BBI clears Chebukati hurdle, moves to county assemblies

IEBC Chairman Wafula Chebukati at the Bomas of Kenya in December 2020.

IEBC Chairman Wafula Chebukati at the Bomas of Kenya  in December 2020.

Photo credit: Dennis Onsongo | Nation Media Group

County assemblies have three months to decide the fate of the proposed constitutional changes pushed by President Kenyatta and former prime minister Raila Odinga following the successful verification of signatures.

Yesterday, the Independent Electoral and Boundaries Commission (IEBC) confirmed the Building Bridges Initiative’s (BBI) draft constitutional amendment Bill had secured the requisite one million signatures of registered voters, paving the way for its submission to the county assemblies.

The constitution requires each county assembly to consider the Bill within three months of its submission by the IEBC. Support of a majority of county assemblies (24) is needed to propel it to the next stage, Parliament.

Should it fail to garner the backing of the majority, the proposals that seek, among other things, to expand the executive through the creation of the posts of a prime minister and two deputies, will collapse. This is the fate that befell the Thirdway Alliance’s Punguza Mizigo initiative, which was ironically killed at the assemblies by a combined onslaught of President Kenyatta’s administration and Mr Odinga’s camp.

High stakes

So high are the stakes that rival factions are taking the referendum battle to the assemblies, which have, in the past, been lobbied by some of Deputy President William Ruto’s allies to reject the draft Bill. Already, a legal row over the scope of MCAs’ mandate is playing out at the Supreme Court, where Attorney-General Kihara Kariuki has argued that they have no powers to amend the Bill.

The AG was responding to applications by Makueni Governor Kivutha Kibwana together with Kericho and Nandi County Assemblies.

The promoters of BBI knew the central role MCAs would play in the passage of the Bill and sought to entice them by dangling the Ward Development Fund carrot, which is pegged at five per cent of county revenue.

In yet another sweetener, the BBI team has also proposed that the wards be considered as the lowest units of planning for development and budgeting, giving more focus to the electoral units ran by the 1,450 MCAs. And, as MCAs debate the Bill, they will consider another proposal that seeks to exempt them from the list of state officers required to resign from office to contest an election, a crucial safeguard given that Gatundu North MP Wanjiku Kibe has had to fight to save her seat after a court nullified her election citing she had not quit as a nominated MCA by the time she contested the polls.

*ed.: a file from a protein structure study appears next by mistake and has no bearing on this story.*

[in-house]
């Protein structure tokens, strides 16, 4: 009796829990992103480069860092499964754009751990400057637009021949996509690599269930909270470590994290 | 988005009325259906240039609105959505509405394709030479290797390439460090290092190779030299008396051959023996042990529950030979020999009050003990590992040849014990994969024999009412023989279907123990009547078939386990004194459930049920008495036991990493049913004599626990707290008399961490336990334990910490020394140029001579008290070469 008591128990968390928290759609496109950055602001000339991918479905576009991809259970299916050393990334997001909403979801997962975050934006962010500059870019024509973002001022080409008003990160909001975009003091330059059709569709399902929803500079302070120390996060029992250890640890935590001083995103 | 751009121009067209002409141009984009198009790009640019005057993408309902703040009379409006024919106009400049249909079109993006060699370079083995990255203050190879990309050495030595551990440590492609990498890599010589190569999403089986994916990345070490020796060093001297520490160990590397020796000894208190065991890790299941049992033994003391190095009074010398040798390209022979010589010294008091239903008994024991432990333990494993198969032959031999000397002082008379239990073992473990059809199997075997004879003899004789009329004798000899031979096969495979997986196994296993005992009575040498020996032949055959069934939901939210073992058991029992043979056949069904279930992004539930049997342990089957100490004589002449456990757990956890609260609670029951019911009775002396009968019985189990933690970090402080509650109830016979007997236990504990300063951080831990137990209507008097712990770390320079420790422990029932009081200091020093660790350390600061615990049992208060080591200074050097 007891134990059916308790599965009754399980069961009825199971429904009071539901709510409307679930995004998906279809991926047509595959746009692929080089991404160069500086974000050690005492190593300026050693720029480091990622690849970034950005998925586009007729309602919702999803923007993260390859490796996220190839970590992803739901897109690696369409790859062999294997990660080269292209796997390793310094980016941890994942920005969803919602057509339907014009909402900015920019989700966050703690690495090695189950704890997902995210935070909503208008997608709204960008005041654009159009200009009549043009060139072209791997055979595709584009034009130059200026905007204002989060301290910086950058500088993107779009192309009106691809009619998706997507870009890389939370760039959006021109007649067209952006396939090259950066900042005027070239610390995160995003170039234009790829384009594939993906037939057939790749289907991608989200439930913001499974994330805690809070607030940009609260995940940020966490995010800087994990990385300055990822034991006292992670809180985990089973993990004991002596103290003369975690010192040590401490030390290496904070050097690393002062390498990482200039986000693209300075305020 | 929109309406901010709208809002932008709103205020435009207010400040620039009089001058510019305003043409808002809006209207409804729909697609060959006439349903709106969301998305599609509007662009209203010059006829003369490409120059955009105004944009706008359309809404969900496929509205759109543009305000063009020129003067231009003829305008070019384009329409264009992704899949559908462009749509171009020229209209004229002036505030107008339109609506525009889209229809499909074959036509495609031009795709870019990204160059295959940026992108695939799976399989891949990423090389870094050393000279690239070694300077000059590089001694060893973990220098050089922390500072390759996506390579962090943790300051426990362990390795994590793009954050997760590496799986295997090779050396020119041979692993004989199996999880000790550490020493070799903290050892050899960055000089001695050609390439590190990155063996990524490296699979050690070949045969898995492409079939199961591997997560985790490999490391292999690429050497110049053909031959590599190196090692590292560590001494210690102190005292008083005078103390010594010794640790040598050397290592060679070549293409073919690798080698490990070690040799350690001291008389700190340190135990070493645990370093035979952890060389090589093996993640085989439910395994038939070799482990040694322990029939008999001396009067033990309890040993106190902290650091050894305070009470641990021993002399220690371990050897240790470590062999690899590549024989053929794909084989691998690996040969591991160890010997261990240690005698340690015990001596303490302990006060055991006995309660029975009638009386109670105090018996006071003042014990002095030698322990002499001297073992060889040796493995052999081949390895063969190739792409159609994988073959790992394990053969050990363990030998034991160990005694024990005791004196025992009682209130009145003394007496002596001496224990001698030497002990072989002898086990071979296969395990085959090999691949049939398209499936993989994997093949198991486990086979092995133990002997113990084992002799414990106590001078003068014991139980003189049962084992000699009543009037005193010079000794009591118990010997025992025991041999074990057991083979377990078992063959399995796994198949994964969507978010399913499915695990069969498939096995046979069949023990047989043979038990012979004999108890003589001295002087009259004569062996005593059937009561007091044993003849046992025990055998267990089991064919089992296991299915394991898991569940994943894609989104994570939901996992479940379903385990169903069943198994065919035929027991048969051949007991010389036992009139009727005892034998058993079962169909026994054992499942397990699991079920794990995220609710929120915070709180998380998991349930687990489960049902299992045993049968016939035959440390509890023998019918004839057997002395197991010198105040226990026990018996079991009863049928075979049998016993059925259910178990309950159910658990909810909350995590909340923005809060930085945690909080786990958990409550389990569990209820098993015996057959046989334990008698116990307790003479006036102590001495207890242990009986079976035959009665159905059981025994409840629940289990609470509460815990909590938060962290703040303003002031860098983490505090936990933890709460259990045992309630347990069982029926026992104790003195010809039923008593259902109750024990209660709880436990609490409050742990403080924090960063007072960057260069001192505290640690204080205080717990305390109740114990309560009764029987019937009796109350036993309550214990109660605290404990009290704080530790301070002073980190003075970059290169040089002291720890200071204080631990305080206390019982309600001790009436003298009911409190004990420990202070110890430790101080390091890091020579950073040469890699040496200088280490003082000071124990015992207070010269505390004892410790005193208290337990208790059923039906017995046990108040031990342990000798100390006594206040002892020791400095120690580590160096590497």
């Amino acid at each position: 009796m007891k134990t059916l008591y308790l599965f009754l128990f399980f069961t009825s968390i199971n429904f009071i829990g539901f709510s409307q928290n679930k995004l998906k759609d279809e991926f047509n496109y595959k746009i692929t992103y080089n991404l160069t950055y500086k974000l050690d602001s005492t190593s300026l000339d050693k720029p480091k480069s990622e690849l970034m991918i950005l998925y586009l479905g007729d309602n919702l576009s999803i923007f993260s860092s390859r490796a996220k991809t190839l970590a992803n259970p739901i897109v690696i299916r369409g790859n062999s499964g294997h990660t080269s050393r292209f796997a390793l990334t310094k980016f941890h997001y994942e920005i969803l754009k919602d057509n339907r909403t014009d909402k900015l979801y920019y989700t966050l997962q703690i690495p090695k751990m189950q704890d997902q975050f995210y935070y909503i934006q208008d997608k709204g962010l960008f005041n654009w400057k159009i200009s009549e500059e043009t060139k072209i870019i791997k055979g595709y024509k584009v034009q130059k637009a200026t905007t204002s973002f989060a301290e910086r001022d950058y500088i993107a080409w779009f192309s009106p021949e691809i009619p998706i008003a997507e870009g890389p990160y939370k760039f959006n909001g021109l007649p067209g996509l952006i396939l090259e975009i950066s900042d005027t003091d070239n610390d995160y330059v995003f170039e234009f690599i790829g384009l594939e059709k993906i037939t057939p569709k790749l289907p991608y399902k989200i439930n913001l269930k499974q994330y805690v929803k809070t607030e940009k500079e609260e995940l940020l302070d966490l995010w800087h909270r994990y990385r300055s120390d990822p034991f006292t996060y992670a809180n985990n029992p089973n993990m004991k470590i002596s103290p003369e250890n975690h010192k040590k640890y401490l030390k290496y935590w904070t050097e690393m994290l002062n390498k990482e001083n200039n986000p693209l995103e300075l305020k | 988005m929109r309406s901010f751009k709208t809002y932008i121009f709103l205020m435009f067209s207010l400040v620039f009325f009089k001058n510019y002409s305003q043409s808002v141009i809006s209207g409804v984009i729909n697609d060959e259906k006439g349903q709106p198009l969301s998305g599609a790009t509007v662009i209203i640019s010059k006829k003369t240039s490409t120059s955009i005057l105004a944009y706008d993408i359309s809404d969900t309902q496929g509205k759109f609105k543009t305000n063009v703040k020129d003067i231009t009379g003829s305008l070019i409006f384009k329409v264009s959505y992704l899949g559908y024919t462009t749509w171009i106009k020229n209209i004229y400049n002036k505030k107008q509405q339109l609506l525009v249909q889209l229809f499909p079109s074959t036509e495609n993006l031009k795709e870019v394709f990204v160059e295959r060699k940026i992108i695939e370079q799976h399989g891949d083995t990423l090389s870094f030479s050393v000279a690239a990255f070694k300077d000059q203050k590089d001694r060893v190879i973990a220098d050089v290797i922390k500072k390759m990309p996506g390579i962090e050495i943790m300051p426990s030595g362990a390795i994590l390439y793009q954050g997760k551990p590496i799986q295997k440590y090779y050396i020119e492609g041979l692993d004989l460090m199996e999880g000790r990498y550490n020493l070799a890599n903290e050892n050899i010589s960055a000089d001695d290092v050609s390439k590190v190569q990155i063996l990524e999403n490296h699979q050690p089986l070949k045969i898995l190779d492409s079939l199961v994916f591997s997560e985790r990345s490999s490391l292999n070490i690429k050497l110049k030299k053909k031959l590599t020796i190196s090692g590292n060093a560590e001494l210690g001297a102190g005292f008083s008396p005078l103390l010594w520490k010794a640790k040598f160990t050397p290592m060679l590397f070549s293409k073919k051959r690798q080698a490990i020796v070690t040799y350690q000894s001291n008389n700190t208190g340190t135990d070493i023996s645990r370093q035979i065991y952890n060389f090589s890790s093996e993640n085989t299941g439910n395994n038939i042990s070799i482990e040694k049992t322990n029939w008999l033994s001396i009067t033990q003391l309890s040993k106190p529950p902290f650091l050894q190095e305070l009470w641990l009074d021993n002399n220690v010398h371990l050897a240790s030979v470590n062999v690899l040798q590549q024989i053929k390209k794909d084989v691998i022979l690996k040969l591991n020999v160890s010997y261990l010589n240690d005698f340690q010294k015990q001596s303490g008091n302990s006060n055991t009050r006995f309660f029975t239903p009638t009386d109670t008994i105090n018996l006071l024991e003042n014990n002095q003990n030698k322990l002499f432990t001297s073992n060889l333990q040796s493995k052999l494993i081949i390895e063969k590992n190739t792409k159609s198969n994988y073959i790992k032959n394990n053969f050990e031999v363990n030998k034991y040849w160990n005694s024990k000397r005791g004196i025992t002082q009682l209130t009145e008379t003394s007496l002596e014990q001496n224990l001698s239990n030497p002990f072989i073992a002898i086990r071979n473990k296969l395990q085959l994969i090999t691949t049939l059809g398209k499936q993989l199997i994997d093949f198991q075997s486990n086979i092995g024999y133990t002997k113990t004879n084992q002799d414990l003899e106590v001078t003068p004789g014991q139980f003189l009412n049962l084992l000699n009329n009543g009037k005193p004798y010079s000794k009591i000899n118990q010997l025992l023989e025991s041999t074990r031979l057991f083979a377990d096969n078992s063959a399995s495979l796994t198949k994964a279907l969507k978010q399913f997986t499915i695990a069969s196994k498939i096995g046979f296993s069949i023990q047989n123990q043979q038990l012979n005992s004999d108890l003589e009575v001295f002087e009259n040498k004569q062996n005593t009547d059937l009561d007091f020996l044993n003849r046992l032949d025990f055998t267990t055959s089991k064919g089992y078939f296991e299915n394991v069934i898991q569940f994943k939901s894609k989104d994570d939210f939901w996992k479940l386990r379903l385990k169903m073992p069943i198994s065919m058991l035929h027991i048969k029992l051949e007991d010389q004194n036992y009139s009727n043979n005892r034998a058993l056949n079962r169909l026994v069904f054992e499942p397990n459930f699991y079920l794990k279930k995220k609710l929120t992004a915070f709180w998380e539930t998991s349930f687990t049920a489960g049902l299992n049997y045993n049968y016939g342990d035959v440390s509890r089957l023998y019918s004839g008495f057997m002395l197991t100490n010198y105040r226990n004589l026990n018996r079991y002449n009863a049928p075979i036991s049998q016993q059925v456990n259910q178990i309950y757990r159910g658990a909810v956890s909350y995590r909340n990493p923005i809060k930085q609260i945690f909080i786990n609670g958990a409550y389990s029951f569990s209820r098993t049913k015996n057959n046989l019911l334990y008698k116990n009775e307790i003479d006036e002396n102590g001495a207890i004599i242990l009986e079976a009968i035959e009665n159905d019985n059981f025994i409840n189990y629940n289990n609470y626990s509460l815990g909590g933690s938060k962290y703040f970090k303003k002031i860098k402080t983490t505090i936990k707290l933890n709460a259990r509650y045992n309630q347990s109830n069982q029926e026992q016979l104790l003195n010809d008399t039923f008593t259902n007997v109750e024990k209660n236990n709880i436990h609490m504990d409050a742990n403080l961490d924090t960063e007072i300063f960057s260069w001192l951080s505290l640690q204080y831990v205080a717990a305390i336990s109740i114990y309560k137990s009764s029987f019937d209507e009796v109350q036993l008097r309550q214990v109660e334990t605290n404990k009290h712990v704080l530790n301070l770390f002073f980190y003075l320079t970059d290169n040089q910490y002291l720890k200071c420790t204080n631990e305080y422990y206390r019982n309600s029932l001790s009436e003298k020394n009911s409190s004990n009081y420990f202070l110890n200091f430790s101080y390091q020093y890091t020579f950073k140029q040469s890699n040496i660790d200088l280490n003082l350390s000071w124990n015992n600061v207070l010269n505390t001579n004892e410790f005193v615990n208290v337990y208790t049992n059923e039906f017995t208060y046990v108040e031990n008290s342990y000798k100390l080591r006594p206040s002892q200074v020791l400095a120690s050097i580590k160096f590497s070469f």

1.1 million

Yesterday, IEBC chairman Wafula Chebukati confirmed that the BBI initiative had the backing of 1.1 million registered voters following verification of submitted signatures.

BBI secretariat co-chairman Dennis Waweru said that, with IEBC’s clearance, “we now have a short time to have the BBI referendum Bill tabled in the assemblies in order to have a referendum conducted as soon as possible”.

In his response to the three applications seeking an advisory opinion from the Supreme Court, the AG submitted that the role of assemblies in the proposed referendum should be restricted to approving or rejecting the Constitutional Amendment Draft Bill, but not introducing further amendments.

He argued that there is no legal requirement that approval of the draft Bill should be taken through the same process as legislation by a county assembly.

Seek advice

The petitioners are seeking advice on whether a Bill to amend the Constitution submitted to the assembly for approval in terms of Article 257(6) of the constitution has to be processed in the same manner as other Bills in the county assembly.

Mr Odinga yesterday also dismissed calls for a multiple question referendum and told off those pushing for the vote to be conducted on the day of the 2022 General Election.

“We now have six ballots; a seventh one for referendum with many questions will be cumbersome for Kenyans especially the illiterate voters,” Mr Odinga said when he met university student leaders at Serena Hotel yesterday.

He pointed out that certain proposals in the Bill require implementation in the next election, hence the need to have the referendum before the poll.

“For instance, the two-thirds gender rule must be actualised in 2022, and I don’t know whether our women are patient to wait until 2027 to see it become a reality,” Mr Odinga said.

Senate Minority Leader James Orengo also dismissed calls for a multiple question referendum.

“In you read Article 257 of the Constitution, it does not talk about a question, it talks about a Bill. But in the Elections Act, there is reference to questions and question which are not about amendment of the Constitution but on a referendum, which the President can initiate on any issue, but excluding a constitutional amendment Bill,” Mr Orengo said.